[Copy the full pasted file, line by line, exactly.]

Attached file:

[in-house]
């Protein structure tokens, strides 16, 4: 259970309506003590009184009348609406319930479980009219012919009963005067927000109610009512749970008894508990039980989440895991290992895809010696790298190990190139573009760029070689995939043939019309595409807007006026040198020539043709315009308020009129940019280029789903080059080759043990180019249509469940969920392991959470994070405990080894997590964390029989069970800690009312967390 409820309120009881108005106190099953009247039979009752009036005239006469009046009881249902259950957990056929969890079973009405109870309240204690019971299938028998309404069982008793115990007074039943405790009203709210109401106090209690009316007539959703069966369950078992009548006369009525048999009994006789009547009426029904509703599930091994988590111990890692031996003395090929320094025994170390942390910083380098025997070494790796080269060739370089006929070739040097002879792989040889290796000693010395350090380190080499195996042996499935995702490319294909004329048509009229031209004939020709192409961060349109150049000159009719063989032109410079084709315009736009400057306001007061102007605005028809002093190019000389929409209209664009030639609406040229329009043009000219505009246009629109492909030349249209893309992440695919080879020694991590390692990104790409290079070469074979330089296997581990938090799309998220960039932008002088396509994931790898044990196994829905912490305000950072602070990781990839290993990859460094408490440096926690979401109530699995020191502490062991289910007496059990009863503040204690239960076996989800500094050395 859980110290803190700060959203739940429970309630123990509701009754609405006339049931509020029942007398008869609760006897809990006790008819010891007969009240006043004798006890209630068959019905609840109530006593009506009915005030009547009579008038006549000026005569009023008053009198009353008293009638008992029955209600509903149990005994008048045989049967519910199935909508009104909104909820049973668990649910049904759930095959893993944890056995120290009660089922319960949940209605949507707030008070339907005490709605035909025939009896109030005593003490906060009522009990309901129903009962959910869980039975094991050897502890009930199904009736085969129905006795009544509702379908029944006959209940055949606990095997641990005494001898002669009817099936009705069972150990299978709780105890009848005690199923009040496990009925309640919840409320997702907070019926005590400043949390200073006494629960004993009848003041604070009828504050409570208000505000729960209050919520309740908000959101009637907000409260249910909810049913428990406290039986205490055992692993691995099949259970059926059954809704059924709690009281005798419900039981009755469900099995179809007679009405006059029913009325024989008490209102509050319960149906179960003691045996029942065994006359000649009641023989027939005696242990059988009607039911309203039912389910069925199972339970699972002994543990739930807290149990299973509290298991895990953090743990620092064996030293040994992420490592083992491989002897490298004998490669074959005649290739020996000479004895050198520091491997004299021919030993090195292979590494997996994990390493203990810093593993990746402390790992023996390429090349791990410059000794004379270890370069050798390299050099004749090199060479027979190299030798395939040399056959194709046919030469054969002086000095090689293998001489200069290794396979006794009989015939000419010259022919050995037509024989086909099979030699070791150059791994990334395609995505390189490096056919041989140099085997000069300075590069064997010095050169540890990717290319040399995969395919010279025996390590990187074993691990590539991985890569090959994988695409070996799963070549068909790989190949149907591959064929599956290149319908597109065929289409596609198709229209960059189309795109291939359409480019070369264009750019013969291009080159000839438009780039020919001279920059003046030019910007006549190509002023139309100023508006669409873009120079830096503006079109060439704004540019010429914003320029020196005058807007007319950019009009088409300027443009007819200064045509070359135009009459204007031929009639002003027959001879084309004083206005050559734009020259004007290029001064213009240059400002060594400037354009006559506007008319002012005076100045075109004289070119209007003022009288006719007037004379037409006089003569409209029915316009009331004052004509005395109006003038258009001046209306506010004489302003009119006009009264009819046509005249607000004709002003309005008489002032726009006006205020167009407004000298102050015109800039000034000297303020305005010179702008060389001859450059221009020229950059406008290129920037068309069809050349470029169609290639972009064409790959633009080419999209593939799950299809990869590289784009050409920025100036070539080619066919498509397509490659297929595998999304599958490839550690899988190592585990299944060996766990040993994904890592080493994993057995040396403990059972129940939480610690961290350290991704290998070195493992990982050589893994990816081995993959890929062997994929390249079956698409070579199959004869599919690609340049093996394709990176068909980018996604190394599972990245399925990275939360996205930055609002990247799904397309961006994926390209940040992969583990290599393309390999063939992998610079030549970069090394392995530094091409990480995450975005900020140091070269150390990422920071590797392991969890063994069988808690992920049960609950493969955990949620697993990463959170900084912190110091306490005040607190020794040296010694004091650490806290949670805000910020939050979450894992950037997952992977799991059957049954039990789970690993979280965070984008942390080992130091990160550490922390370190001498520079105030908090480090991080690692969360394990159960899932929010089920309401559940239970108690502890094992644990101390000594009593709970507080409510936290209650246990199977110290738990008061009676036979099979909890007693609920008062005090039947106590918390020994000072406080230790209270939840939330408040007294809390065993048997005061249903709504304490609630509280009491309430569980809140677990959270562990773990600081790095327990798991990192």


[in-house]
């Protein structure tokens, strides 16, 4: 259970309506003590009184009348609406319930479980009219012919009963005067927000109610009512749970008894508990039980989440895991290992895809010696790298190990190139573009760029070689995939043939019309595409807007006026040198020539043709315009308020009129940019280029789903080059080759043990180019249509469940969920392991959470994070405990080894997590964390029989069970800690009312967390 409820309120009881108005106190099953009247039979009752009036005239006469009046009881249902259950957990056929969890079973009405109870309240204690019971299938028998309404069982008793115990007074039943405790009203709210109401106090209690009316007539959703069966369950078992009548006369009525048999009994006789009547009426029904509703599930091994988590111990890692031996003395090929320094025994170390942390910083380098025997070494790796080269060739370089006929070739040097002879792989040889290796000693010395350090380190080499195996042996499935995702490319294909004329048509009229031209004939020709192409961060349109150049000159009719063989032109410079084709315009736009400057306001007061102007605005028809002093190019000389929409209209664009030639609406040229329009043009000219505009246009629109492909030349249209893309992440695919080879020694991590390692990104790409290079070469074979330089296997581990938090799309998220960039932008002088396509994931790898044990196994829905912490305000950072602070990781990839290993990859460094408490440096926690979401109530699995020191502490062991289910007496059990009863503040204690239960076996989800500094050395 859980110290803190700060959203739940429970309630123990509701009754609405006339049931509020029942007398008869609760006897809990006790008819010891007969009240006043004798006890209630068959019905609840109530006593009506009915005030009547009579008038006549000026005569009023008053009198009353008293009638008992029955209600509903149990005994008048045989049967519910199935909508009104909104909820049973668990649910049904759930095959893993944890056995120290009660089922319960949940209605949507707030008070339907005490709605035909025939009896109030005593003490906060009522009990309901129903009962959910869980039975094991050897502890009930199904009736085969129905006795009544509702379908029944006959209940055949606990095997641990005494001898002669009817099936009705069972150990299978709780105890009848005690199923009040496990009925309640919840409320997702907070019926005590400043949390200073006494629960004993009848003041604070009828504050409570208000505000729960209050919520309740908000959101009637907000409260249910909810049913428990406290039986205490055992692993691995099949259970059926059954809704059924709690009281005798419900039981009755469900099995179809007679009405006059029913009325024989008490209102509050319960149906179960003691045996029942065994006359000649009641023989027939005696242990059988009607039911309203039912389910069925199972339970699972002994543990739930807290149990299973509290298991895990953090743990620092064996030293040994992420490592083992491989002897490298004998490669074959005649290739020996000479004895050198520091491997004299021919030993090195292979590494997996994990390493203990810093593993990746402390790992023996390429090349791990410059000794004379270890370069050798390299050099004749090199060479027979190299030798395939040399056959194709046919030469054969002086000095090689293998001489200069290794396979006794009989015939000419010259022919050995037509024989086909099979030699070791150059791994990334395609995505390189490096056919041989140099085997000069300075590069064997010095050169540890990717290319040399995969395919010279025996390590990187074993691990590539991985890569090959994988695409070996799963070549068909790989190949149907591959064929599956290149319908597109065929289409596609198709229209960059189309795109291939359409480019070369264009750019013969291009080159000839438009780039020919001279920059003046030019910007006549190509002023139309100023508006669409873009120079830096503006079109060439704004540019010429914003320029020196005058807007007319950019009009088409300027443009007819200064045509070359135009009459204007031929009639002003027959001879084309004083206005050559734009020259004007290029001064213009240059400002060594400037354009006559506007008319002012005076100045075109004289070119209007003022009288006719007037004379037409006089003569409209029915316009009331004052004509005395109006003038258009001046209306506010004489302003009119006009009264009819046509005249607000004709002003309005008489002032726009006006205020167009407004000298102050015109800039000034000297303020305005010179702008060389001859450059221009020229950059406008290129920037068309069809050349470029169609290639972009064409790959633009080419999209593939799950299809990869590289784009050409920025100036070539080619066919498509397509490659297929595998999304599958490839550690899988190592585990299944060996766990040993994904890592080493994993057995040396403990059972129940939480610690961290350290991704290998070195493992990982050589893994990816081995993959890929062997994929390249079956698409070579199959004869599919690609340049093996394709990176068909980018996604190394599972990245399925990275939360996205930055609002990247799904397309961006994926390209940040992969583990290599393309390999063939992998610079030549970069090394392995530094091409990480995450975005900020140091070269150390990422920071590797392991969890063994069988808690992920049960609950493969955990949620697993990463959170900084912190110091306490005040607190020794040296010694004091650490806290949670805000910020939050979450894992950037997952992977799991059957049954039990789970690993979280965070984008942390080992130091990160550490922390370190001498520079105030908090480090991080690692969360394990159960899932929010089920309401559940239970108690502890094992644990101390000594009593709970507080409510936290209650246990199977110290738990008061009676036979099979909890007693609920008062005090039947106590918390020994000072406080230790209270939840939330408040007294809390065993048997005061249903709504304490609630509280009491309430569980809140677990959270562990773990600081790095327990798991990192």